So, I have grown out my beard once more. I have been growing it long enough to where it looks good, but is at the point where it is either going to grow all-crazy-like or I have to groom it. So the question becomes: Is it time to shave it off? Here are the options as I see it:
1. Shave it all off and go with the clean look.
2. Shave it all off but keep the sideburns.
3. Shave it all off but keep the mustache (I imagine that would be hideous, but I've never done it before. . . hmmm. . .)
4. Shave it to look all white-trash (I'm thinking handle-bar mustache, or something of the likes).
5. Keep the beard, but groom it.
6. Keep the beard and just let it grow all gnarly.
7. Some option that somebody else can think of that I have not written.

So, now that the options are before you, I would like to know what you think. Leave a comment with your suggestion/request. :)

* p.s. I'm thinking I am going to grow my hair out. I've never tried long hair (of course, when I say grow my hair out, I don't mean really long--just longer than I have ever had it, which would be a mid-length cut for a guy).

Monday, December 15, 2008

An Actor for Whom I Have Respect

As much as I enjoy entertainment such as plays, movies, and music, I am not the type of person who follows the entertainment media. As such, I really know little to nothing about various actors' and musicians' personal lives. Typically, the few that I learn a little about makes me like them less. The ideology, the politics, the attitude, the lifestyle, and etc., of many of these individuals that hail from the entertainment world tend to rub me the wrong way--it is often better to simply enjoy their acting or their music and let them to their own private lives. I'm sure that such stars would rather be left alone and I would rather not listen to their personal "expertise" on how one should live life.
Imagine then my surprise to find myself reading an article about an actor today. Of course, it isn't that surprising considering that the source by which I stumbled upon the article was realclearpolitics. I enjoy this website as it offers articles dealing with politics from various political persuasions (it is nice to see how democrats view republican issues, how democrats see democratic issues, how republicans view democratic issues, how republicans see republican issues, how independents. . . well, you get the picture). Needless to say, as I was perusing the site I saw a headline that caught my attention: Gary Sinise: A Man for all Services. I've always liked Gary Sinise as an actor but truly know nothing about Gary Sinise, the man. How interesting that his name should appear on real clear politics. I decided to click on the link and read the article, bracing myself for more disappointment with some looney actor with crazy and condescending political views. . . but no, quite the contrary. This was a story about a man, not an actor, who is doing what he feels is right, not to obtain positive press or personal glory, but because he is a human being and has compassion for other human beings. I was refreshed by this article. What a stand up guy who, whether he intends to or not, is living a Christlike life. There is no guile or pride seemingly in his actions. He isn't seeking the praise of men or the spotlight, but is simply taking a sincere interest in the lives of others. If only more people could get beyond the politics and the selfishness and do good because it is right.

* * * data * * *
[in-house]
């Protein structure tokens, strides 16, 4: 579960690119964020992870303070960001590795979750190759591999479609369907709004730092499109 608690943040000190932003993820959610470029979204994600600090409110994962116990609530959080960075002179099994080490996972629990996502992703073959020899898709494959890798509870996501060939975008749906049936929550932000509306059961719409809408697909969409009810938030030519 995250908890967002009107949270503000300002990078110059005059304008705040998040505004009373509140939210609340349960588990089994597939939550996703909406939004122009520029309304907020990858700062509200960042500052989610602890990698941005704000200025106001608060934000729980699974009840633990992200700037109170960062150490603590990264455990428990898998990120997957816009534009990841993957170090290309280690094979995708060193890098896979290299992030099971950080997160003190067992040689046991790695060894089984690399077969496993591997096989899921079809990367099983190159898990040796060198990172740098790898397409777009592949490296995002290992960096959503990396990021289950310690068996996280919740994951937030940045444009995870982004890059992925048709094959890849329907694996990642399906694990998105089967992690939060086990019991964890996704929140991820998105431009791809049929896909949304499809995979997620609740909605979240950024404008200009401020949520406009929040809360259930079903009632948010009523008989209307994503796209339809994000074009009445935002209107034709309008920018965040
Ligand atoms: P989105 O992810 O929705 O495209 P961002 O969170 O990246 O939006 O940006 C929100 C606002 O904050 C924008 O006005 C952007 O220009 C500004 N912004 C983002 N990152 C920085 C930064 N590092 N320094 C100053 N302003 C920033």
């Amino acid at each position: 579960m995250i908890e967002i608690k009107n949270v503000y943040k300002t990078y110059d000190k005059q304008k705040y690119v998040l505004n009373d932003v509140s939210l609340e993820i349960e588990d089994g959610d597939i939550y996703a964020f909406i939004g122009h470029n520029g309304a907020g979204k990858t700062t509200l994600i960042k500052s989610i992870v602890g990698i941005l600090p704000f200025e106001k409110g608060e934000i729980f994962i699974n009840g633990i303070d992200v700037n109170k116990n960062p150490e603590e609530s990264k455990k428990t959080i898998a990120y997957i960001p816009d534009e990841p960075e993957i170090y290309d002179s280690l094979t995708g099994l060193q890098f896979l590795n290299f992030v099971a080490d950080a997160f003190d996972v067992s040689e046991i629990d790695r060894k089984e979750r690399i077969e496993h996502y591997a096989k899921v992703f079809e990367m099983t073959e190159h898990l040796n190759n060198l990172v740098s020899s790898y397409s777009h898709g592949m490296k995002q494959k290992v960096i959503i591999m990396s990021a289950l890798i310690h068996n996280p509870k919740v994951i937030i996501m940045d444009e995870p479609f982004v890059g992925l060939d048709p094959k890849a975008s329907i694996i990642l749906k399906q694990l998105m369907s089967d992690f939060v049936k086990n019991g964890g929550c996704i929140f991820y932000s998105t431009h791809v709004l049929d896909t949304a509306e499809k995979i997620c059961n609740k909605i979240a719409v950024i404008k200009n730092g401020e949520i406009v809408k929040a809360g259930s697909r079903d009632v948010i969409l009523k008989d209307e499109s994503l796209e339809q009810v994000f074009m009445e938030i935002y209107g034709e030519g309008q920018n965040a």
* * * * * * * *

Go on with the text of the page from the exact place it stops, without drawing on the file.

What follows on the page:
I really like Gary Sinise, the actor. I especially like Gary Sinise, the man.

Sunday, December 14, 2008

Is This Really What It Means To Be Getting Older?

As a child, I recall having had fanciful and adventurous dreams when sleeping. The colors, actions, smells, events, and etc., were all so vivid, so real, and so unordinary. I suppose that it corresponded with childlike imagination. So imagine my surprise and disappointment when the other day I awoke from a dream that certainly had adventure, but was lacking. . .
In my dream I was watching the Portland Trailblazers play the Seattle Supersonics when a fight broke out between the two teams. Not an ordinary fight, by any means, this one cleared the benches, involved fans, and lasted exactly 59 minutes. How do I know this? Because in my dream I saw it all. . . as reported on the news. . .
How sad is that? Is this a sign that I am getting old? No longer do I have adventures in my dreams (if I were young I would have been at the game and involved in the fight). . . instead, I dream about watching the news and experiencing adventures through the media. . . How pathetic!